Hard Rock is an internationally known brand. Unfortunately, it is also an older-skewing brand, and a dying brand. Obviously, the brand was not enough for the park to overcome its management and marketing problems in year one.

Still, I fear that the park might have no future without a brand and the creative vision that comes with it. A new, generic, seasonal amusement park in the U.S. will not attract more than 1.5 million visitors a year. And that's best-case scenario, assuming affordable pricing and aggressive promotion.

This park needs a brand, if not Hard Rock, then something. It needs a creative vision. Otherwise, this park is destined to be, at best, a local amusement, sparsely attended and not worthy of national attention.

James Rao
Writer

Published: February 17, 2009 at 1:21 PM

The only bad news I see here (which somewhat echo's Robert's comments above) is that the new owners are dead set on adding new rides before their Memorial Day opening. I am no ride designer, but I fear the quick fix they are shooting for will lead to the addition of several off-the-shelf midway rides common to most carnivals and state fairs (and Six Flags parks). If the new owners go down that road, then the long term outlook for this park is grim. Slamming in a couple of midway rides to beef up the attraction list is a huge mistake. The new owners need to bite the bullet and operate at a loss this season, and really take time to plan for future expansion. As Robert stated previously, I would hate for HRP to become just another small market, midway mecca.
Derek Potter

Published: February 17, 2009 at 9:37 PM

I agree as well about the rides. Although the park could really use some more rides, it should be about quality instead of quantity. They could still somehow use the music theme without the Hard Rock brand. Aside from the merchandise, memorabilia, and signage, I'm not sure what else HRC really brought to the table. If they did keep the music theme, they could maintain ties with the bands and entities that are currently being used in the park and keep the rides intact, although I'm not sure it's necessary to do that. Quite simply though, the new owners probably won't reach a deal with HRC, but they honestly don't need Hard Rock to do a music themed park. I think it's best to keep intact what they can and build on it with regard to quality.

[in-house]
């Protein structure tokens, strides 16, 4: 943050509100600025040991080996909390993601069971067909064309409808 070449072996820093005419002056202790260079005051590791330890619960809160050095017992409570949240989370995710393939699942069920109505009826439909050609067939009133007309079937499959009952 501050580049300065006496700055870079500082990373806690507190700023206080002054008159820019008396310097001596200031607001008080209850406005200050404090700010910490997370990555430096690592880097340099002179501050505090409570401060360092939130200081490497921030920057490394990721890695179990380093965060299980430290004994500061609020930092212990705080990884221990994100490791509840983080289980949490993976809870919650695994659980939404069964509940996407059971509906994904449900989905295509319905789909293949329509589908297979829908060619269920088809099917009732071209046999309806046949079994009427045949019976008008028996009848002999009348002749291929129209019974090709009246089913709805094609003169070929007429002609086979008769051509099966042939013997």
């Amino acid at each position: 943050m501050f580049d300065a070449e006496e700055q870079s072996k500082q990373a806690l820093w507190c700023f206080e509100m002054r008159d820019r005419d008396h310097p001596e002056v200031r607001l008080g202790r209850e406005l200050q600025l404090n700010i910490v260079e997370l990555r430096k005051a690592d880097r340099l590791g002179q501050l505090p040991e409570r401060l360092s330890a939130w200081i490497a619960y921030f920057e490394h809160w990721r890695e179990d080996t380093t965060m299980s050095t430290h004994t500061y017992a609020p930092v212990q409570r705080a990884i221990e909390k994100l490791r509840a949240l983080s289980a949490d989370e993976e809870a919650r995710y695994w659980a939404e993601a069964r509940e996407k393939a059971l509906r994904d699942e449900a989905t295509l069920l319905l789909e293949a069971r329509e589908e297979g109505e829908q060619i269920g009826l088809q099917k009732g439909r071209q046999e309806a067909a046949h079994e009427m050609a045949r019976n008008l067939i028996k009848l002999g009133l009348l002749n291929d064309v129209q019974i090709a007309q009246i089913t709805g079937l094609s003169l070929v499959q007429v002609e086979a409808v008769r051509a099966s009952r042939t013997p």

Think about this...they bought this place for 25 million free of liens. That's a yard sale price, and if they are mindful of operating costs, they could have a bad year and still break even or come out ahead depending on the financing. Because they got it for so cheap and because it's still brand new and needs next to nothing to open the doors, they also could have the ability to absolutely pour money into expansion and improvement. It all depends on the company and it's intentions.

I would love to see them continue the course of building a theme park, and I think that they should do that, but they could just as easily go the route of amusement park. Not a popular thing to do on this site, but not necessarily a bad idea as long as they focus on quality attractions. I'll take a good amusement park over no park anyday.

Mike Duchock

Published: February 18, 2009 at 9:32 AM

As one of the 3 HRP fans on TPI I am THRILLED that this park will reopen although it will look very different from the park I visited last May.

My biggest question at this point is whether or not TPI MB will be able to keep the licensing deals with Led Zepplin, The Eagles, and The Moody Blues to keep their names on their signature rides.

My next biggest question is where do I apply for a job with the park?

Ernest Lane

Published: February 20, 2009 at 12:17 PM

I'm attending a reunion in Myrtle Beach from September 24-27. I hope they are still open.